Redirect HTTP to HTTPS when using ASP.NET Core in Web App on Linux – Azure App Service


A couple things to consider when implementing HTTP to HTTPS redirect for an ASP.NET Core application running in Web App on Linux - Azure App Service.

-Since you are using the .NET Core server to process requests, configuring a redirect rule in .htaccess won't work the way it does with sites that are closely coupled with Apache. What you can do instead is implement the redirect in code, using ASP.NET Core Middleware to handle the request and response.

-SSL is offloaded to port 80 from the ARR / front end servers, so using a method such as AddRedirectToHttps() causes the request to end up in an infinite redirect loop since the offloaded requests remain on port 80. The way around this is to check for the presence of an X-ARR-SSL header, which indicates that the originating request on the ARR front end was sent over SSL and if this header is not present, redirect to https://url .

Here is a basic example of how to implement this redirect via middleware:

1. Create a Middleware class that contains the logic to redirect the request:

using Microsoft.AspNetCore.Http;
namespace MyNamespace
{
public class RedirectToHttpsArrMiddleware
{
private readonly RequestDelegate _next;
    public RedirectToHttpsArrMiddleware(RequestDelegate next)
{
_next = next;
}
    public Task Invoke(HttpContext context)
{
//if the request isn't HTTPS
if (!(context.Request.IsHttps || context.Request.Headers.ContainsKey("X-ARR-SSL")))
{

//redirect to https://url
var request = context.Request;
var redirectUrl = $"https://{request.Host}{request.PathBase}{request.Path}{request.QueryString}";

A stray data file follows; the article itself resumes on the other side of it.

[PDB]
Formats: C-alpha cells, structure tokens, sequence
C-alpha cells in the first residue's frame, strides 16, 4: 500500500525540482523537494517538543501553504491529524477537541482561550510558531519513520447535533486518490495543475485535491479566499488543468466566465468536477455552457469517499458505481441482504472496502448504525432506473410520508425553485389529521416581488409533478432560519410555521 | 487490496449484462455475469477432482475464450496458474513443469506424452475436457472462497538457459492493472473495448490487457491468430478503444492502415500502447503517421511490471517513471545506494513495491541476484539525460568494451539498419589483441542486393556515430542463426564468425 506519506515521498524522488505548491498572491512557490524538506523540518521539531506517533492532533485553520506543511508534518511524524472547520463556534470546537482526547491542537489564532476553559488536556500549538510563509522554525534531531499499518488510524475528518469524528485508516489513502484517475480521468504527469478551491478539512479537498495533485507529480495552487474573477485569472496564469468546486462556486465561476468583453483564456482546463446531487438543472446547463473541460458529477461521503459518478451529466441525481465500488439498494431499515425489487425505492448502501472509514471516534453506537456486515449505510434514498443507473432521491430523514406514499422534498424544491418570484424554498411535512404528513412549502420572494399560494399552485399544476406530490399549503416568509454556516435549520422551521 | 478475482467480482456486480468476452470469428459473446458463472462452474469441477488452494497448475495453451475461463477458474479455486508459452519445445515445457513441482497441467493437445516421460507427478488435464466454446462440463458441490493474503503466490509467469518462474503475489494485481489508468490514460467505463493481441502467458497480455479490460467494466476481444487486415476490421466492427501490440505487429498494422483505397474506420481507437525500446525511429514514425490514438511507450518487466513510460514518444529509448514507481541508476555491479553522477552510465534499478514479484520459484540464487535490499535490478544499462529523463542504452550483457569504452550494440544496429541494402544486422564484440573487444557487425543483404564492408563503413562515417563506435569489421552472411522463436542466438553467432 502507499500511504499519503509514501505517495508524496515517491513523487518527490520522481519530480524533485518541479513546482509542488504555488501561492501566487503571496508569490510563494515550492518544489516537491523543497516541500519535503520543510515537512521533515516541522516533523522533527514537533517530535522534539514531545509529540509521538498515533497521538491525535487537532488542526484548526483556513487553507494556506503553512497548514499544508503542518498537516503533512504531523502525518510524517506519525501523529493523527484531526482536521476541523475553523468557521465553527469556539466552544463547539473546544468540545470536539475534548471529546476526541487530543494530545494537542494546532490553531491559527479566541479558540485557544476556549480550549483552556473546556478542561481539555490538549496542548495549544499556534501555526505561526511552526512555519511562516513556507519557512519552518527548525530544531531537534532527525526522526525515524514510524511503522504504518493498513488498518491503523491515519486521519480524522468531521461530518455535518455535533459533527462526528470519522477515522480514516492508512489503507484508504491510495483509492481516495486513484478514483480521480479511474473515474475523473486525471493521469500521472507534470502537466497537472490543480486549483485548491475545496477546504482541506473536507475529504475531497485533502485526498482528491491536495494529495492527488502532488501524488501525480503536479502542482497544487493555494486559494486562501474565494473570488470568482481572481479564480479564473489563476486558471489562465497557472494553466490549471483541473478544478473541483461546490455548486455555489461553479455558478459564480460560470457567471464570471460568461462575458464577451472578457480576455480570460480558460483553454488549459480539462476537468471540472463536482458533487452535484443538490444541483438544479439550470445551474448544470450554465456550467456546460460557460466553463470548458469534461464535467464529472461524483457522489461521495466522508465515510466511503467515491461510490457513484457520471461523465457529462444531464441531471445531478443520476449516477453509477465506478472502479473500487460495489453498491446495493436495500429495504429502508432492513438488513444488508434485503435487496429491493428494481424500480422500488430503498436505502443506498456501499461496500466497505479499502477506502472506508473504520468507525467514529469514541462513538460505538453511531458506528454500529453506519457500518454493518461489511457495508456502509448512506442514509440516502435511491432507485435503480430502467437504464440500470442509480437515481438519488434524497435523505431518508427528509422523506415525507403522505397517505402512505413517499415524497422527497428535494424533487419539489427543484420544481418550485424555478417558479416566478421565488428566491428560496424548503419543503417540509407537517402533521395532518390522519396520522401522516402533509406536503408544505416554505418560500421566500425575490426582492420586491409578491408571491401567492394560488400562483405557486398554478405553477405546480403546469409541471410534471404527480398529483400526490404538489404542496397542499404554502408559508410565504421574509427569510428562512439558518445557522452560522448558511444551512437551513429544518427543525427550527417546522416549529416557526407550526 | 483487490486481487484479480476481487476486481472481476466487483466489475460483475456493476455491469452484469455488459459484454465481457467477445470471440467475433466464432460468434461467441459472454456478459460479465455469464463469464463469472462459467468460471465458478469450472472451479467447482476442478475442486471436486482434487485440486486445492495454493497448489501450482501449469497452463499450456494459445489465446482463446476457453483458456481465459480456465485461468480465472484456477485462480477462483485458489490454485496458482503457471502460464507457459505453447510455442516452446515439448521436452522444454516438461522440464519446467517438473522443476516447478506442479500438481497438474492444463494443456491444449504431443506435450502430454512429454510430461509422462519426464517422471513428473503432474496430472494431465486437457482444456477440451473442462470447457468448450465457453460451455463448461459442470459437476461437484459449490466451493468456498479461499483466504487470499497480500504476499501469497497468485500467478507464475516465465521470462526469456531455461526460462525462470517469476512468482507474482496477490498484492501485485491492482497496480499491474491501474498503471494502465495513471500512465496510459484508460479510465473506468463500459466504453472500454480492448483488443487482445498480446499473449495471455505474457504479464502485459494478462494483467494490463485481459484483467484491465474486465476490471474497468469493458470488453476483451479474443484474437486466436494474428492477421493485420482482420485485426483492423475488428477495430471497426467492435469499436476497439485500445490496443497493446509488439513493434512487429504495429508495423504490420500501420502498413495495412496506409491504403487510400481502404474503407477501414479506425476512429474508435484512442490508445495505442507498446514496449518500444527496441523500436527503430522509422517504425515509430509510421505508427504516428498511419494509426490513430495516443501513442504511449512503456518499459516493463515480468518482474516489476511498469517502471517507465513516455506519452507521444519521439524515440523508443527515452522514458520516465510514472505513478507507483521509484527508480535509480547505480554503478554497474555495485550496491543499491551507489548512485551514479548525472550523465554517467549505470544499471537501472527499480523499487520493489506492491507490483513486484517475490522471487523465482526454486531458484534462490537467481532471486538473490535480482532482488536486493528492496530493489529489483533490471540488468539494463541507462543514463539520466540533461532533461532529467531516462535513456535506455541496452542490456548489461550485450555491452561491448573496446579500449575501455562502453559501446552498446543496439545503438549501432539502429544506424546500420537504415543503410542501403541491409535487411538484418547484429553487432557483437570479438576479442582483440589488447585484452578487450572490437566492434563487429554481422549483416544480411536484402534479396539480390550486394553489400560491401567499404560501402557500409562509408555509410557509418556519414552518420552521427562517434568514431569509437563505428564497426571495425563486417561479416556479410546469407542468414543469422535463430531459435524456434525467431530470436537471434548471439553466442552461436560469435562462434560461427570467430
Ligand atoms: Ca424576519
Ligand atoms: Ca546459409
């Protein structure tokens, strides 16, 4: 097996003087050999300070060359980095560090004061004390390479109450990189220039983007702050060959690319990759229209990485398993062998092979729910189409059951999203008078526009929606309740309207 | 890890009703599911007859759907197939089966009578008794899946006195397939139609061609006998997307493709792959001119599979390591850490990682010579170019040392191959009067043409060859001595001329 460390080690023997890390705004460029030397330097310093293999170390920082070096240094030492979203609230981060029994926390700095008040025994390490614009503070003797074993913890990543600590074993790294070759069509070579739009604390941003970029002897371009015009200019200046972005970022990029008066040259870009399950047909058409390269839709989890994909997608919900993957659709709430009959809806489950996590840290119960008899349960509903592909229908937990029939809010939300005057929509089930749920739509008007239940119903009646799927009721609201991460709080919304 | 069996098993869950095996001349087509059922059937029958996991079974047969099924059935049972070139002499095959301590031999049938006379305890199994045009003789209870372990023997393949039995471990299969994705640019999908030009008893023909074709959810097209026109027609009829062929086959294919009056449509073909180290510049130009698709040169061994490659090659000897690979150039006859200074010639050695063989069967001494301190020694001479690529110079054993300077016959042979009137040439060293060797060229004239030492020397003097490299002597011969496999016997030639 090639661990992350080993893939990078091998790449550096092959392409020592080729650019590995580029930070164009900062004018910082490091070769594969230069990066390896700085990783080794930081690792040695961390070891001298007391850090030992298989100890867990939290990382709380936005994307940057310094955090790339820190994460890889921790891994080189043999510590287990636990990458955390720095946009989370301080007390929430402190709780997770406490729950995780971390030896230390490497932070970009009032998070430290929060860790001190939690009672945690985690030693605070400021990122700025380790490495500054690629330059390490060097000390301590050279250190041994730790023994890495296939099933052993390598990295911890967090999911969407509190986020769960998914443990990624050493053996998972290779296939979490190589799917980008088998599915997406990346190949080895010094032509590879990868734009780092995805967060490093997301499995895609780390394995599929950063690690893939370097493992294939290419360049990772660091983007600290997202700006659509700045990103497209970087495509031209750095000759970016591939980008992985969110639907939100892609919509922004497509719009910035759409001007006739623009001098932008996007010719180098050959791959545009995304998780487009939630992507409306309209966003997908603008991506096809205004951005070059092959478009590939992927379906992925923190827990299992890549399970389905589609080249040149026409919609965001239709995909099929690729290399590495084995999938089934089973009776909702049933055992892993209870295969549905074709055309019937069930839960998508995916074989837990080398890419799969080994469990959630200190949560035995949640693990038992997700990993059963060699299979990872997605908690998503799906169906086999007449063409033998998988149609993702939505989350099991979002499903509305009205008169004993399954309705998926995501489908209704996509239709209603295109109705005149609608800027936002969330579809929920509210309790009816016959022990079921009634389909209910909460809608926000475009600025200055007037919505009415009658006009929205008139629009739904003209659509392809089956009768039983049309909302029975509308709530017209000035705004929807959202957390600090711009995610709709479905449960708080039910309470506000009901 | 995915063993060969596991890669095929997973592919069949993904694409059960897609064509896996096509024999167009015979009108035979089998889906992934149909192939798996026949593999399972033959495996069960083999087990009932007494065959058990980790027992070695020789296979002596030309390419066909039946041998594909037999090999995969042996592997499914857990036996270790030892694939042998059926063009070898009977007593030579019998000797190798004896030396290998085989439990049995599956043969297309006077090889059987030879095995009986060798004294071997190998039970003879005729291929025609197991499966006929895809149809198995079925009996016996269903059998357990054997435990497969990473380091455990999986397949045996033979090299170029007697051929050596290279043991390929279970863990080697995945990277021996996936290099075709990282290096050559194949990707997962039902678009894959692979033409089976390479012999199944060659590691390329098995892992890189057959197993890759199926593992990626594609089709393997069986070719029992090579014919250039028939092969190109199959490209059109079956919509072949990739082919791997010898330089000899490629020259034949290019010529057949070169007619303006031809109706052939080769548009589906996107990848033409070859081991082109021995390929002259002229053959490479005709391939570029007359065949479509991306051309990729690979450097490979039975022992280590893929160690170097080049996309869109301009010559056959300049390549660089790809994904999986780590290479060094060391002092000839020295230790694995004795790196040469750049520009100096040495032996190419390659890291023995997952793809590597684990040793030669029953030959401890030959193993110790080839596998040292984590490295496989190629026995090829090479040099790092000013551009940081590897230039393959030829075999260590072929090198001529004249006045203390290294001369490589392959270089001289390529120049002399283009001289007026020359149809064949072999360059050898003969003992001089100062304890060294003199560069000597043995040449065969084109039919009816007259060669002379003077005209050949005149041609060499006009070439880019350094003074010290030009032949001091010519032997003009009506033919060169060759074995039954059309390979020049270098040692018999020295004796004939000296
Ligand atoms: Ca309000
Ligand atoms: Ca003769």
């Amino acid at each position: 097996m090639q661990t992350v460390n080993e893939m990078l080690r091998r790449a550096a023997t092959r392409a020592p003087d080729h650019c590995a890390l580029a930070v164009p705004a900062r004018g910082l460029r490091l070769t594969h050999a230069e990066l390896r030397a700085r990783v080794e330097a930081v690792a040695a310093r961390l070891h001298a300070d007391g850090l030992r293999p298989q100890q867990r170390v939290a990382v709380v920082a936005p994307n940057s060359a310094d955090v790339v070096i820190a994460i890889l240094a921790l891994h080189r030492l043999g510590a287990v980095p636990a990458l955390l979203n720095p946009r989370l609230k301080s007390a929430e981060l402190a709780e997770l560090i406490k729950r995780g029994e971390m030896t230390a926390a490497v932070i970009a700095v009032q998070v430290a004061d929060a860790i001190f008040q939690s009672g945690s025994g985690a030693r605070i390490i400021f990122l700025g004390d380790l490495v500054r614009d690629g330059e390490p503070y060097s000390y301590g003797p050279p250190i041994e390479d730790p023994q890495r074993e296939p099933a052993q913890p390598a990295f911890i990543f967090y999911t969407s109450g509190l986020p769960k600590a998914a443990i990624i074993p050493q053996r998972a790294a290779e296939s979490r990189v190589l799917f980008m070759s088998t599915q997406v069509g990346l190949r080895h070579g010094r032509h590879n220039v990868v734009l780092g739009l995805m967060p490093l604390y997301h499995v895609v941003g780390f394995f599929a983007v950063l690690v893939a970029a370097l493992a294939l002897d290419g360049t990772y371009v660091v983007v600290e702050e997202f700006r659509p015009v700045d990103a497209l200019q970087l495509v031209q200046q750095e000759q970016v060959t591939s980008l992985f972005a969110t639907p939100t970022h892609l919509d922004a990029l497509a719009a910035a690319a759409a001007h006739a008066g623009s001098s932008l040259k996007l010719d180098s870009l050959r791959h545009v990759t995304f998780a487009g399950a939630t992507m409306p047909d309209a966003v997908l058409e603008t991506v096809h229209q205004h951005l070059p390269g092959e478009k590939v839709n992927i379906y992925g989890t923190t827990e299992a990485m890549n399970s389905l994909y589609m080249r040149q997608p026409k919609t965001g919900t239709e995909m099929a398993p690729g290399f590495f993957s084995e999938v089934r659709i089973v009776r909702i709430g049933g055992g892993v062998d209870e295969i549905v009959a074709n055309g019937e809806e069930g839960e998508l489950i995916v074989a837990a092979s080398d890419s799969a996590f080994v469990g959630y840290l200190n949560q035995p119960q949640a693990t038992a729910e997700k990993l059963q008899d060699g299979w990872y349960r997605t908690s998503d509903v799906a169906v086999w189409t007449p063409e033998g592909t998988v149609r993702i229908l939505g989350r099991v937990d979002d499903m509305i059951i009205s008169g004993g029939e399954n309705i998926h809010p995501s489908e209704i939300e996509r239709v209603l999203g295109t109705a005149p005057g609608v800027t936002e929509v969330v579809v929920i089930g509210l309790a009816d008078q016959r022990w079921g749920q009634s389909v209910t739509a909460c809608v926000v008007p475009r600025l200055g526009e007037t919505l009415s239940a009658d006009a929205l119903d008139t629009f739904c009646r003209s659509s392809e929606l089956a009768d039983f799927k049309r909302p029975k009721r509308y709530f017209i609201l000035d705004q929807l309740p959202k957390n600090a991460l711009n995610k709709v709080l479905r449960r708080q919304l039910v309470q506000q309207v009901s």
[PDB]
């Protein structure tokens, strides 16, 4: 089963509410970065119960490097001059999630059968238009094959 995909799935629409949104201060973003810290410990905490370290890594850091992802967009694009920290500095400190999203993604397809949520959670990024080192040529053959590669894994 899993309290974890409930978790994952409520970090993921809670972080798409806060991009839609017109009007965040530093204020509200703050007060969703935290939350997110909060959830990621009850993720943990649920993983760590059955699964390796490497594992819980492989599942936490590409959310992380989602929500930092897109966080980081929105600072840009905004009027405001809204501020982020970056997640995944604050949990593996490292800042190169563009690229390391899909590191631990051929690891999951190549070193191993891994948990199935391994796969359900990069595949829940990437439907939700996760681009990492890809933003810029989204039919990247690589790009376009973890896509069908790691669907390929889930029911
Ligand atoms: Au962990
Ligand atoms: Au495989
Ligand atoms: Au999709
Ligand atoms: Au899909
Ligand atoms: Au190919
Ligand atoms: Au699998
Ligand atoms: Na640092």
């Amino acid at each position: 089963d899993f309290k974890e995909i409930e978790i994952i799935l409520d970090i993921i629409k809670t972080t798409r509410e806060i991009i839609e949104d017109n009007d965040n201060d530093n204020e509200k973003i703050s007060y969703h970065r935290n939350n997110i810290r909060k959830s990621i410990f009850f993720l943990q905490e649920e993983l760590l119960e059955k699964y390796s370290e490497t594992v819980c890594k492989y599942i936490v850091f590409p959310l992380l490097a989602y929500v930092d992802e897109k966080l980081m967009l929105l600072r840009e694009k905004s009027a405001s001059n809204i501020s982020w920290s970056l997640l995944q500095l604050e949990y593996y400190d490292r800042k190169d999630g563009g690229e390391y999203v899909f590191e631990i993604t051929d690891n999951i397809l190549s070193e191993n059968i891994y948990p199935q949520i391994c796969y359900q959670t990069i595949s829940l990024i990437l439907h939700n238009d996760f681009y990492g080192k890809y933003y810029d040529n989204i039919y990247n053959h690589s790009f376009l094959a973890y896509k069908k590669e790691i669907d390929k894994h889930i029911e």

context.Response.Redirect(redirectUrl, true);

}

// Call the next delegate/middleware in the pipeline
return this._next(context);
}
}

2. Create an extension class that will the Middleware via IApplicationBuilder:
using Microsoft.AspNetCore.Builder;
namespace MyNamespace
{
    public static class RedirectToHttpsArrMiddlewareExtensions
    {
        public static IApplicationBuilder UseRedirectToHttpsArr(
    this IApplicationBuilder builder)
        {
            return builder.UseMiddleware<RedirectToHttpsArrMiddleware>();
        }
    }
}

 

3. In the Configure method of the Startup class (in Startup.cs), invoke the Middleware.

public void Configure(IApplicationBuilder app, IHostingEnvironment env, ILoggerFactory loggerFactory)
{
loggerFactory.AddConsole();

if (env.IsDevelopment())
{
app.UseDeveloperExceptionPage();
}

app.UseRedirectToHttpsArr();

app.Run(async (context) =>
{
await context.Response.WriteAsync(
$"Hello world");
});
}

 

Further information about using ASP.NET Core Middleware is found at the following link:

https://docs.microsoft.com/en-us/aspnet/core/fundamentals/middleware

 

 

 


Comments (2)

  1. downwind says:

    Not quite sure how this works, however couldn’t an attacker just inject a X-ARR-SSL header in the unencrypted request and avoid that the attacked user is ever redirected to https?

    1. Gabe Shapiro says:

      sorry about the late reply. I tested this with Fiddler Composer and Failed Request Tracing. It looks like the front end servers remove the X-ARR-SSL header if it is sent by a client, presumably to avoid this type of injection attack.

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